EXPLORE Shark Bay, Western Australia with this slideshow, check the location map and get all the facts and information below.
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Website Category: Marine & Coastal;
Area: 22,009 km2
- Exceptional natural phenomenon (vii);
- Outstanding natural beauty (vii);
- Geological features (viii);
- Ecological processes (ix);
- Significant number of rare, endemic and/or endangered species (x)
Location and Values: Shark Bay is located along the Indian Ocean coast of Western Australia, some 700km north of Perth. It is a massive complex of protected areas (under a variety of official designations) that collectively protect the waters, islands and coastal areas around the bay. It is one of relatively few sites globally that satisfies all four of the world heritage natural criteria. The area’s outstanding natural features include (1) its stromatolites, hard dome-shaped deposits of algae similar to the oldest forms of life on Earth; (2) its vast species-rich sea-grass beds; and (3) its substantial population of dugongs (‘sea cows’). In addition to these special features, Shark Bay is an area of exceptional coastal scenery, and serves as a refuge for many globally threatened species including two species of wallaby, green and loggerhead turtles, humpback and southern right whales and large numbers of sharks and rays. A famous population of bottlenose dolphins lives in the bay and can be observed at close quarters from the shore at Monkey Mia.
Conservation Status and Prospects. According to IUCN’s Conservation Outlook Assessment (2017) the conservation status of Shark Bay, Western Australia is ‘good’. The IUCN report notes that ‘the site’s World Heritage values are subject to only minimal threats. The robustness of its geological values and its effective management regime combine to minimize threats to its integrity. Similarly, the site’s biodiversity values, which are more sensitive to anthropogenic impacts, are affected mainly by low threats, with the exception of ocean acidification, sea level rises, flooding and increasing temperatures in the marine environment. Human disturbance, including from recreational activities, continues to be a threat, although visitation levels remain low and this threat is appropriately managed. The spread of existing invasive species and potential introduction of new ones will continue to be a risk and therefore will require continued management responses and a consolidated strategy.’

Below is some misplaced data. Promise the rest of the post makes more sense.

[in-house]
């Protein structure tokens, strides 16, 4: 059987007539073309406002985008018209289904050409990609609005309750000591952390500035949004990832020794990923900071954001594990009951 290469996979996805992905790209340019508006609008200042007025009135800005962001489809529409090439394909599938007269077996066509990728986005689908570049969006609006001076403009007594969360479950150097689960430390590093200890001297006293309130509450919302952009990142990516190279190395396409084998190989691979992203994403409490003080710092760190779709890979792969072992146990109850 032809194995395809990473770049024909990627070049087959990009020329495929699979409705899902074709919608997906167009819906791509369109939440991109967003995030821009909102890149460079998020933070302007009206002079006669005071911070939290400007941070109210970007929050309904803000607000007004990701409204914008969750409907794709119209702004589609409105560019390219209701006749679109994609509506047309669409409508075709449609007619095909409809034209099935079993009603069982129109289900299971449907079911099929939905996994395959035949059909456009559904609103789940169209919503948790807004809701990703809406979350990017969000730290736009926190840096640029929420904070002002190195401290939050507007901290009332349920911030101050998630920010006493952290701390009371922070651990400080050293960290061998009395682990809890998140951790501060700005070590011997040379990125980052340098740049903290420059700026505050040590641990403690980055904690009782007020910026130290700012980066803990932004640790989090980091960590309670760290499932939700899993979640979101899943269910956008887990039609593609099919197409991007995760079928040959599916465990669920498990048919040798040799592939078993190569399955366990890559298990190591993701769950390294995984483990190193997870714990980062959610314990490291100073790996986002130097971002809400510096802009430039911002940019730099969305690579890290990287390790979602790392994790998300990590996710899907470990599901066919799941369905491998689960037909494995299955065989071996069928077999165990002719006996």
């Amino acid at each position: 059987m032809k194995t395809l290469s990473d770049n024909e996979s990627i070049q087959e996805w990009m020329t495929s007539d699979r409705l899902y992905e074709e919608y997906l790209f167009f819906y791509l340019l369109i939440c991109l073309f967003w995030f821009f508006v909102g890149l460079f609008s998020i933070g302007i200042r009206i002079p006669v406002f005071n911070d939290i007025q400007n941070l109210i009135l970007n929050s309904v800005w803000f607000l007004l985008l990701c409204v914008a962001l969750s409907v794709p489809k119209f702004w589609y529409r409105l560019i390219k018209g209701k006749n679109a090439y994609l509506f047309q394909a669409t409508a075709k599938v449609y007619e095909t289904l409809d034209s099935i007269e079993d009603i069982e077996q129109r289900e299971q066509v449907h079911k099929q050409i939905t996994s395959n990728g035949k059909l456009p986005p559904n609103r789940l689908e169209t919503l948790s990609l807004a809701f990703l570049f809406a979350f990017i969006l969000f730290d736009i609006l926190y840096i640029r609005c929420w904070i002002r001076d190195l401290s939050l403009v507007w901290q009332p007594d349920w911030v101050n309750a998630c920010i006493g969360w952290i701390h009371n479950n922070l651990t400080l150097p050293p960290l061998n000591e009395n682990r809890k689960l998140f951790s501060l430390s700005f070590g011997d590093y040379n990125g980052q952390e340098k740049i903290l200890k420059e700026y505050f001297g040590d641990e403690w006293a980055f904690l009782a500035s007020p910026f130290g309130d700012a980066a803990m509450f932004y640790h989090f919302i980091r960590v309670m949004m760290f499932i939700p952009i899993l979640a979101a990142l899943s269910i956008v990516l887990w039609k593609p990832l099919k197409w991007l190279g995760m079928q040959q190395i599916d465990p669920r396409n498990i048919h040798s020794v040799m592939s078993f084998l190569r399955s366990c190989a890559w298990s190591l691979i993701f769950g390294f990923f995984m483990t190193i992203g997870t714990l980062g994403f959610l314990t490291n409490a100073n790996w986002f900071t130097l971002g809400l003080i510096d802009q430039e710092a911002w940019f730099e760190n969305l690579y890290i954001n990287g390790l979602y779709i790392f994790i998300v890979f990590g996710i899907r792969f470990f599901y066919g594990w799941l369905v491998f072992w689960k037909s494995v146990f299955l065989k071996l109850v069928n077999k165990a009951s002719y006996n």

The slideshow ‘tells the story’ of Shark Bay, Western Australia, showing typical landscapes of this coastal and marine area, the main terrestrial vegetation types and habitats, plants and animals. The photos were taken by Peter Howard in 1998, so they are now rather old, but they still give a good general impression of the landscapes and the key attributes which qualify the place for world heritage status. The slideshow starts with a few introductory scenes including the secure fence installed to protect the area from stray livestock and potentially damaging alien species (such as foxes). It continues with a series of photos of the friendly pod of wild bottlenose dolphins that regularly swims into shore at Monkey Mia, where they interact with people. From nearby, boat excursions take visitors out to view dugongs (sea cows) over the sea-grass beds in the shallow bay. Some of the spectacular coastal scenery is shown, featuring small offshore islands, coastal cliffs, dune fields and coastal scrub vegetation. The slideshow then continues with a series of photos of the stromatolites at Hamelin Pool, which can be viewed from a raised boardwalk. The final part of the slideshow highlights the efforts management authorities are making to eliminate alien exotic animals, such as foxes (with poisoned bait) and maintain the indigenous fauna and flora by excluding non-native species with heavy-duty fencing.